I’m regularly targeted by companies attempting to appeal to the ethically conscious or Millennials, if not both. And I’m usually left wondering, what is the difference? Why do I need Blue Apron, HelloFresh, and Sun Basket; what are they doing so differently from each other that there needs to be three? So, why SHMEER Co.? What’s so different, or what did you feel was lacking, that you needed to enter this market?

If those brands can’t explain [what differentiates them] to you through copy and content, maybe they’re all actually homogeneous. Maybe they’re all doing essentially the same thing, knowing that eventually one will get the right celebrity endorsement and win out over the others. Variety is good for the economy, I guess, but the monotony makes it redundant because we don’t learn anything from it.

Last year, when I decided to look for a new wallet to protect my business cards, I saw that the space was super-competitive. It’s crazy right now: wallet shoot-outs on YouTube, websites like Everyday Carry and Carryology dedicated to those kinds of products. And people get wild, evangelizing their favorite wallets and forking out upwards of $120 for some brands. But in my search, not only were the designs not hitting the mark, but the branding was so bland, whitewashed, and male-centric, with beefy-sounding names and tactical materials like titanium and carbon fiber. None of the options I found solved my problem, or felt warm and inviting. I think that my light-duty design and charmingly dorky branding will appeal to everyone that the
industry has omitted. A slim wallet for the rest of us, ya know? You don’t have to be a crossbow hunter or a corporate type to rock a SHMEER.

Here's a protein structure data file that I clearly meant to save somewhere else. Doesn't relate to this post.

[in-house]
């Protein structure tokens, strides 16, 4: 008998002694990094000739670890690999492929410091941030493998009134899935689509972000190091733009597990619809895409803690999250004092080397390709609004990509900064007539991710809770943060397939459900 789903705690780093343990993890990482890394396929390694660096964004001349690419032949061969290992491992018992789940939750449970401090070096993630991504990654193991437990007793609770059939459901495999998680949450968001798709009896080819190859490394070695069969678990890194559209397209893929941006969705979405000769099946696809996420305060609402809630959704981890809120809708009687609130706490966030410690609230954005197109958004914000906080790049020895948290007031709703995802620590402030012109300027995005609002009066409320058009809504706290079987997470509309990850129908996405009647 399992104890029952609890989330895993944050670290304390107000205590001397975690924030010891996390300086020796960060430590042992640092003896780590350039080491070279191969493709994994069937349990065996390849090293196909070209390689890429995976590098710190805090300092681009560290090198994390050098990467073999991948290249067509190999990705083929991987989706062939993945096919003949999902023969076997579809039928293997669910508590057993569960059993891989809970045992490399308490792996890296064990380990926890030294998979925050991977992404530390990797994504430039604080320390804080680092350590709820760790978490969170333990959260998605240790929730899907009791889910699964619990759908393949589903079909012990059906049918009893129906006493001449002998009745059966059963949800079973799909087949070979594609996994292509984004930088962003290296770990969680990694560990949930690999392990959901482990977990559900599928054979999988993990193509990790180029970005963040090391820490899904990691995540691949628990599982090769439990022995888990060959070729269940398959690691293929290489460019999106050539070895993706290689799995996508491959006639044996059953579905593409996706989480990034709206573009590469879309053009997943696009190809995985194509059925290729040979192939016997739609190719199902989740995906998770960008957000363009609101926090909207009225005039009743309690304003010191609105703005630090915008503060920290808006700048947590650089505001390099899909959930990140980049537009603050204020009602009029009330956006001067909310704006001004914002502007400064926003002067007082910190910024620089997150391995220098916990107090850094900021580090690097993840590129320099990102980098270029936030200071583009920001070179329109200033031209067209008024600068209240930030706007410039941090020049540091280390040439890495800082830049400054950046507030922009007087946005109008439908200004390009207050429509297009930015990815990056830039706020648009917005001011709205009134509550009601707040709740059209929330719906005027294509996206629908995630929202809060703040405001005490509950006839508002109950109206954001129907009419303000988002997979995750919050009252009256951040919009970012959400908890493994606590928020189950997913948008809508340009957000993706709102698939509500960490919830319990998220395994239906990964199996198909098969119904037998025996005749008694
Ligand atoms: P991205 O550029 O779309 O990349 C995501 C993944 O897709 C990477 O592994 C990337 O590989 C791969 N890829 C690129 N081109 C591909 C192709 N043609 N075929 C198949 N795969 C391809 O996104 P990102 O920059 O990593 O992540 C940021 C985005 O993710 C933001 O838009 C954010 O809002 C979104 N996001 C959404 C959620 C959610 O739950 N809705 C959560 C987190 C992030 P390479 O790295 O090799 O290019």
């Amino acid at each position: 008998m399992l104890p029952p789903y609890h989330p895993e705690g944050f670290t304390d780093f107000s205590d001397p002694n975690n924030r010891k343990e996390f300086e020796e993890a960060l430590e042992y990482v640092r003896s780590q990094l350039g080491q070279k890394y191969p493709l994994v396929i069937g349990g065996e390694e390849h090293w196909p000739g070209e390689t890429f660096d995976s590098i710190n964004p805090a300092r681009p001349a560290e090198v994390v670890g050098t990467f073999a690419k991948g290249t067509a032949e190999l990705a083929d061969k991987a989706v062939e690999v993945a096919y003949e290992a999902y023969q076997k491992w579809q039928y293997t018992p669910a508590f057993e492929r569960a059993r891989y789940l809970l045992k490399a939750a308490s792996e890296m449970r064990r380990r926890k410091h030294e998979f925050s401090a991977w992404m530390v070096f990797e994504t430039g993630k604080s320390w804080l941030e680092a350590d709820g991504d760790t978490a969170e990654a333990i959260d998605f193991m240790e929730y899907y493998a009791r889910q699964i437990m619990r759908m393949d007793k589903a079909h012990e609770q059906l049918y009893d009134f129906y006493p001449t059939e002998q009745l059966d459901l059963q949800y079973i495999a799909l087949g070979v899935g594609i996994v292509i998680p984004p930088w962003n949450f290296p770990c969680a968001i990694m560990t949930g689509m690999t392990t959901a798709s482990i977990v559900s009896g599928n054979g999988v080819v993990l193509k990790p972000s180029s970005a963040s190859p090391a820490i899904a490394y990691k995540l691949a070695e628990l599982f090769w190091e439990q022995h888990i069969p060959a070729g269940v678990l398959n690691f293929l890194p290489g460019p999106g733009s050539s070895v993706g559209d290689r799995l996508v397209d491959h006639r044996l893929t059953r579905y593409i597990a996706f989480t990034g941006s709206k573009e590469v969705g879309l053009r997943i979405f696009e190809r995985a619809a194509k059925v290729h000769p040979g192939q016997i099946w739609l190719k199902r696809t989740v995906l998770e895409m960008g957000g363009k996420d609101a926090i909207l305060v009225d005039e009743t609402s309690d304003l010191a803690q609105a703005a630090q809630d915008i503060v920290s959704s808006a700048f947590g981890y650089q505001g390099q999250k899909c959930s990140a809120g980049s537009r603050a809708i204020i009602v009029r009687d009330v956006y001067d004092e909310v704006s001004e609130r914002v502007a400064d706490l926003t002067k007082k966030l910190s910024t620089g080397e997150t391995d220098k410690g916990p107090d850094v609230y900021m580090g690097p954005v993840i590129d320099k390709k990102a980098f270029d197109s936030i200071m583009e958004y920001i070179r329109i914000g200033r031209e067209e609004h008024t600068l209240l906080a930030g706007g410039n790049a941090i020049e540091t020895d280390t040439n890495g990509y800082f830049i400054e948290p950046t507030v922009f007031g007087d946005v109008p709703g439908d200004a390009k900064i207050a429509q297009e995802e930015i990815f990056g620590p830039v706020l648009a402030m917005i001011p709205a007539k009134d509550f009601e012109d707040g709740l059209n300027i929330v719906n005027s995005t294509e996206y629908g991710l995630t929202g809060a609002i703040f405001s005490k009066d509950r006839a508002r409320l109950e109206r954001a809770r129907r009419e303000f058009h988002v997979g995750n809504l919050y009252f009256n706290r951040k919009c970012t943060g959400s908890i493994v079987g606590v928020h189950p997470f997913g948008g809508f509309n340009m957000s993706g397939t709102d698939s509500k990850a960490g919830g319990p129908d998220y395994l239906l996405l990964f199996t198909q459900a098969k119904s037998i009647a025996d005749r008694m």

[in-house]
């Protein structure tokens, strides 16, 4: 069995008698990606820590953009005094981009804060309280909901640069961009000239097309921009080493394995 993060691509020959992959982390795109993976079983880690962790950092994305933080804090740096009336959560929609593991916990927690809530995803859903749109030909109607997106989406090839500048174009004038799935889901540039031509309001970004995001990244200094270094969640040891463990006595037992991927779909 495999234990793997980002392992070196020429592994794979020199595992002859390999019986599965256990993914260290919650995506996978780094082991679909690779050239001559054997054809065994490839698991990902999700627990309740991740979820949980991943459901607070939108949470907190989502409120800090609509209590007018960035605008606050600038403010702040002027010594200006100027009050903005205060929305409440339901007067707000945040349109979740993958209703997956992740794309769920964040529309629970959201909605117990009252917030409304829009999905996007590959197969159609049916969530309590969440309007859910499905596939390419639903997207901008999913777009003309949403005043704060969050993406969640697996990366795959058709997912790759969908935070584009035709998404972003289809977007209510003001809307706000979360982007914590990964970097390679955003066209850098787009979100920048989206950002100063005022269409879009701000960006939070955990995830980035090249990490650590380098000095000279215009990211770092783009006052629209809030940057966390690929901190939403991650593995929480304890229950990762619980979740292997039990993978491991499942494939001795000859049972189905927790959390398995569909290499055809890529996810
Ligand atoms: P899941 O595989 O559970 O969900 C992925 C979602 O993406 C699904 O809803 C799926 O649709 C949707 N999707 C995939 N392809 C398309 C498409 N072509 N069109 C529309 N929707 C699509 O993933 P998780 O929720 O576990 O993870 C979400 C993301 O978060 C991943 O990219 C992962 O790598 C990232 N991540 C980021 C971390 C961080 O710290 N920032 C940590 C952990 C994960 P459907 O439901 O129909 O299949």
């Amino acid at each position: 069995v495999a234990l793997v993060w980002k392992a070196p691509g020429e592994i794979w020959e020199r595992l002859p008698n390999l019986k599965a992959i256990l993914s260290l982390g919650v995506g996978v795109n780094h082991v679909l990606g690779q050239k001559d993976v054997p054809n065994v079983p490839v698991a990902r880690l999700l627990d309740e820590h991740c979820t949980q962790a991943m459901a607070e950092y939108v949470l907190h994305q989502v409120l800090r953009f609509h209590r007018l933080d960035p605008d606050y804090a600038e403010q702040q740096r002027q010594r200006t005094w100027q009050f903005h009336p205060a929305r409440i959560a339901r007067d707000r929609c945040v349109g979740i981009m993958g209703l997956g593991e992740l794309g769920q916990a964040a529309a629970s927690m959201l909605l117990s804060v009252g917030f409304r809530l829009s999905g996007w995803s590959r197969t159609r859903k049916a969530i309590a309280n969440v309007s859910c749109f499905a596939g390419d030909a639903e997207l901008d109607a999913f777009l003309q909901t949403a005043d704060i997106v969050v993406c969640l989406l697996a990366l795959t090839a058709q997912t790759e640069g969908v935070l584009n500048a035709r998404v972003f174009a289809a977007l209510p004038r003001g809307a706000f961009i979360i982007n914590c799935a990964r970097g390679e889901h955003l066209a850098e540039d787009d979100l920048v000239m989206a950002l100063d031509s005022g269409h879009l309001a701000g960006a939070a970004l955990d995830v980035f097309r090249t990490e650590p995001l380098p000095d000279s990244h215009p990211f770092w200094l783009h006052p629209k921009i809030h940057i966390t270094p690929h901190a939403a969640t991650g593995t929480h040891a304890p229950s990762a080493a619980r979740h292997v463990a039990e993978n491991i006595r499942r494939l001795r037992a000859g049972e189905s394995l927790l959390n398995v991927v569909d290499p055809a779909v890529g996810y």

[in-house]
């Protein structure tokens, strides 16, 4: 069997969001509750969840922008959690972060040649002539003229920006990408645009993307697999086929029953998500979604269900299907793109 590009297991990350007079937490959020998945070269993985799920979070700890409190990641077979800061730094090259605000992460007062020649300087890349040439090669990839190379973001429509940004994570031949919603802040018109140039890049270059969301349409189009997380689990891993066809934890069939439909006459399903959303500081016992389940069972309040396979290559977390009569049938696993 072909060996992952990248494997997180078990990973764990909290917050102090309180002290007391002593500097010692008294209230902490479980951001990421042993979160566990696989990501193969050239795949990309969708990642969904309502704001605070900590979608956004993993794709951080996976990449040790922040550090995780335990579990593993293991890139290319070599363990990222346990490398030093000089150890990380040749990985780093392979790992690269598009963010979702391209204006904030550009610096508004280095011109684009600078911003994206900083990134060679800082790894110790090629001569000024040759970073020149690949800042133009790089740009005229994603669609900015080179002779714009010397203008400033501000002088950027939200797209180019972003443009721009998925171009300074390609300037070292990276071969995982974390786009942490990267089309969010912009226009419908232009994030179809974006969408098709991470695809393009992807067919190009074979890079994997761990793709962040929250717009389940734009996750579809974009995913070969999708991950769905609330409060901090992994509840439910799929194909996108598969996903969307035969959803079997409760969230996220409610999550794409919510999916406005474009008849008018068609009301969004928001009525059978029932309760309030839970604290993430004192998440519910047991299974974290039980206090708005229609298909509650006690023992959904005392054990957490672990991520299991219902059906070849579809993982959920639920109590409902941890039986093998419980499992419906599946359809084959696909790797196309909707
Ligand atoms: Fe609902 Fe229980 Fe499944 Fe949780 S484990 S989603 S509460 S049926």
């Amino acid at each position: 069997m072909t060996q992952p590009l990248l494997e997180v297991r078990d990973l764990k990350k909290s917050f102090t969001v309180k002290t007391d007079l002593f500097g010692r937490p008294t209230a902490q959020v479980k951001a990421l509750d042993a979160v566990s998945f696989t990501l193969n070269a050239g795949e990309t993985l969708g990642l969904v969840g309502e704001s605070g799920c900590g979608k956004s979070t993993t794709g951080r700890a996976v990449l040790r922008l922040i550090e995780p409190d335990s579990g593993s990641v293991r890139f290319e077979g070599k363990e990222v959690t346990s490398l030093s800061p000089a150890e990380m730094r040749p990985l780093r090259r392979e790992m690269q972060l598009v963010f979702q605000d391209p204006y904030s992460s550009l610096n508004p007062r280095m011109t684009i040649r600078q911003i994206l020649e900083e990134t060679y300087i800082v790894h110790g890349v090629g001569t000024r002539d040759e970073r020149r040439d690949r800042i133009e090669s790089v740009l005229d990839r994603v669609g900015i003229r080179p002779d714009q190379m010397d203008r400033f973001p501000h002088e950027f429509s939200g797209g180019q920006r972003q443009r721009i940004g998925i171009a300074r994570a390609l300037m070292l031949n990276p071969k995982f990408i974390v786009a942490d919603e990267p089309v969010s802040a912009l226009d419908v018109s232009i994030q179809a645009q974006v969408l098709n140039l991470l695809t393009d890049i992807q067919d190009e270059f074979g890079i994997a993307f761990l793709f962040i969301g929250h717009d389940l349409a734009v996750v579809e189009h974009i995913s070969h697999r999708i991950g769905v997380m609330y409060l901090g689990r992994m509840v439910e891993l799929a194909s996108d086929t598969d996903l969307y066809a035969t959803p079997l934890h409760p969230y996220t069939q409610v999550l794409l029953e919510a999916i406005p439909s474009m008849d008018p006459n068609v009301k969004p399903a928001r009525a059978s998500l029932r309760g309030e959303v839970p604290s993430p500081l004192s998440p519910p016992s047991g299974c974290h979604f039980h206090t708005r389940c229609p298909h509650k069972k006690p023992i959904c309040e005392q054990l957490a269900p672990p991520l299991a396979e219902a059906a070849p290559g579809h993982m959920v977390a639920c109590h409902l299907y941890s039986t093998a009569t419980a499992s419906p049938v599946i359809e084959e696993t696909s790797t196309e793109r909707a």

If you look at the Instagrams of Tiny Scissors, The Voiceover Beard, and SHMEER Co., they look very different from another other and have notably different numbers of followers. What have you learned in the realm of social media that has worked in building your audience? And what’s turned out to not be worth the time? Have certain things worked better for one project than another?

I chose Instagram as the home-base social platform for SHMEER Co. and The Voiceover Beard [TVOB] based on the tools, aesthetics, and user base. For TVOB, the 60-second video limit provides more than enough time to showcase my voice and sense of humor in vignette-style iterations. Also, there are a ton of ad agencies and productions companies on IG (those who hire VO’s), but all of the voiceover artists are on Twitter for some reason, [even though its] popularity is declining. IG is also great for brands because I get to showcase the product in individual photographs as well as provide an overarching aesthetic when scrolling through the feed. The fast pace of the platform lets brands describe a lot in a little bit of space to appeal to people’s notoriously shortened attention spans.